Add @Data.NoGetter and @Data.NoSetter Annotations and behavior #110

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lombokissues opened this Issue Jul 14, 2015 · 6 comments

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Migrated from Google Code (issue 37)

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๐Ÿ‘ค gerhard.balthasar ย  ๐Ÿ•— Aug 24, 2009 at 18:24 UTC

As discussed here:
http://groups.google.com/group/project-lombok/browse_thread/thread/e5f70d48848e109a

Excerpts:

@ Getter and @ Setter

  • You may create @ NoSetter and @ NoGetter annotations, this would help
    a lot for @ Data

Eh. Feels like too many annotations to me. I could extend AccessLevel
to include .DONTGENERATE but that's even worse (nothing is not an
access level, of course). It's a problem though. Is there a way out of
this that's nicer? Perhaps add exclude="" to @ Data itself. The reason
lombok doesn't cater to these situations is that it's not what lombok
was for. Any class with transient fields is probably well beyond the
level of 'trivial little structy class' which is what @ Data was meant
for. So I'm not convinced lombok needs to cater to this case. How
often do you use transient fields? I can count on one hand how often
I've used them, and in all cases, @ Data wouldn't really fit for that
class.


BTW, working with EJBs and JaxB I have transient fields quite often.
Not that much but I need them now or then. But the point is: When
using @ Data my classes often have only a getter or a setter for a
field. Especially for Lists/Maps, etc. the above mentioned 'immutable'
attribute would be enough, but for any other field type I need a way
to avoid the creation of a setter/getter. I really think, Lombok
should handle this case. But I agree with you:

  • Adding an exclude list on @ Data would not be enough, because you
    would need a list for getters and for setter. Much typing. Bad.
  • Extending AccessLevel is bad also, I agree.
  • @ NoSetter/@ NoGetter, which are additional annotaion with no other
    value left. Also bad.
  • Transient fields are neither a good way, although lombok already
    reacts on them when using @ EqualsAndHashCode. But extending this to
    @ Getter/@ Setter would prevent Setter/Getter method creation and

normaly transient fields need access methods also.

Conclusion: Bad. What's left then?

Changing the behaviour of @ Datas Setter/Getter creation would be an
option:

  • Create Setter and Getter if neither @ Setter nor @ Getter is annotated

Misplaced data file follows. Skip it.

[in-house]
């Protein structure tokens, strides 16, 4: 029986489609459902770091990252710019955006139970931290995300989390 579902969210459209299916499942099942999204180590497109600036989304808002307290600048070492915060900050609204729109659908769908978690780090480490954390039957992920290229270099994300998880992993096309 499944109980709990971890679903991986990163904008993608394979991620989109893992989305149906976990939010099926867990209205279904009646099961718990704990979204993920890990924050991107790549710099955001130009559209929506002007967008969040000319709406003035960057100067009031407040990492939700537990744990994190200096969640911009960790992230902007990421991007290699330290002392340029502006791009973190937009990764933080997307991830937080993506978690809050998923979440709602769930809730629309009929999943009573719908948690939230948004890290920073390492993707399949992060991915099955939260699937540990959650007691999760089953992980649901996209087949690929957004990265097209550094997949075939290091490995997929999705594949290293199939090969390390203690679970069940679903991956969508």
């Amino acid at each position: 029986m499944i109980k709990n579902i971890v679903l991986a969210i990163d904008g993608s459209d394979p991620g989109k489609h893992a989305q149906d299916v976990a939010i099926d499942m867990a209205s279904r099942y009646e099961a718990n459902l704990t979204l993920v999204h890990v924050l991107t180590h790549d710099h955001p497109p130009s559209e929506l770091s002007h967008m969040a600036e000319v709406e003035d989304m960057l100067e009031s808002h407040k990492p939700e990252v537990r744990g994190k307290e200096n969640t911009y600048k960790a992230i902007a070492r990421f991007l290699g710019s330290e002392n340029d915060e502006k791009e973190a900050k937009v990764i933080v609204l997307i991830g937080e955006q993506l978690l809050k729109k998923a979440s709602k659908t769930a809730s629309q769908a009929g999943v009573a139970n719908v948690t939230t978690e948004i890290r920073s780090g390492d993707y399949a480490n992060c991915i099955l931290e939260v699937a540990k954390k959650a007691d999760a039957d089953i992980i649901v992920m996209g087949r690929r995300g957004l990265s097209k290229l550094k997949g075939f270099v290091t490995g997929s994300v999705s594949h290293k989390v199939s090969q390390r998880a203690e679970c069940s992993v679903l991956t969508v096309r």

at a field or @ Setter and @ Getter are both anotated
  • Create only Setter if @ Setter is annotated
  • Create only Getter if @ Getter is annotated

In other words: create only the method type that is declared, but
default to both annotations declared, if not annotated. No additional
clutter but again, the behavoir is simple declared by the annoations
the developer writes down. I think this can be considered a logical
behavior in my eyes and easy to understand.

Would this solve the problem?


It might be acceptable if @ NoSetter and @ NoGetter become sub-
annotations of @ Data. So:

public @ interface Data {
public @ interface NoSetter {}
public @ interface NoGetter {}

}

That seems a fair compromise between sticking too much crud in the
lombok package and offering this flexibility, which does have its
place. File a ticket for it?


Yes, sure, it's a good compromise. Ticket is on in some minutes.

So we will get this situations with @ Data and a field foo:

  • I want public setter and getter: No additional annotation neccessary
  • I want a protected setter but a public getter:

@ Setter(AccessLevel.PROTECTED) private Object foo;

  • I want no setter, but a getter:

@ NoGetter private Object foo;

  • I want no accessors at all:

@ NoSetter @ NoGetter private Object foo;

Seems acceptable for me, it's just a decent declarative clutter,
because if you are using @ Data, you have mostly accessable fields and
in the last case, not too much clutter is produced. But the "I want no
accessors at all" brings me back to my previous two solutions:

  • If transient fields would be ignored, no Annotations were needed for
    this case
  • Changing the behavior of Getter/SEtter creation would not help at
    all

So, if you're not convinced by the transient field solution, I'll go
with your proposal too.

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๐Ÿ‘ค reinierz ย  ๐Ÿ•— Sep 01, 2009 at 22:58 UTC

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๐Ÿ‘ค r.spilker ย  ๐Ÿ•— Sep 02, 2009 at 08:33 UTC

If we implement NoGetter and NoSetter as an annotation, we also need to check when
you use it without @ Data on the class. And we should handle the case when both
@ Getter and @ NoGetter are specified.

Introducing a AccesLevel.DONTGENERATE (or AccessLevel.NONE) would solve this problem.
So would extending @ Data with one or two extra parameters that accept an array of
field names.

I'm not particular fond of either.

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๐Ÿ‘ค reinierz ย  ๐Ÿ•— Sep 03, 2009 at 00:24 UTC

Added in commit b262ed9 and will be rolled out in v0.8.5.

We've decided to go with a new accesslevel instead, so:

@ Data public class Foo {
@ Setter(AccessLevel.NONE) int x;
}

this was waaay simpler than adding new annotations, and there's a (admittedly somewhat tedious) argument
to be made that 'NONE' is simply an extreme access level (extremely private?). But mostly the simple.

@lombokissues lombokissues removed the accepted label Jul 14, 2015
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๐Ÿ‘ค reinierz ย  ๐Ÿ•— Oct 16, 2009 at 08:54 UTC

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End of migration

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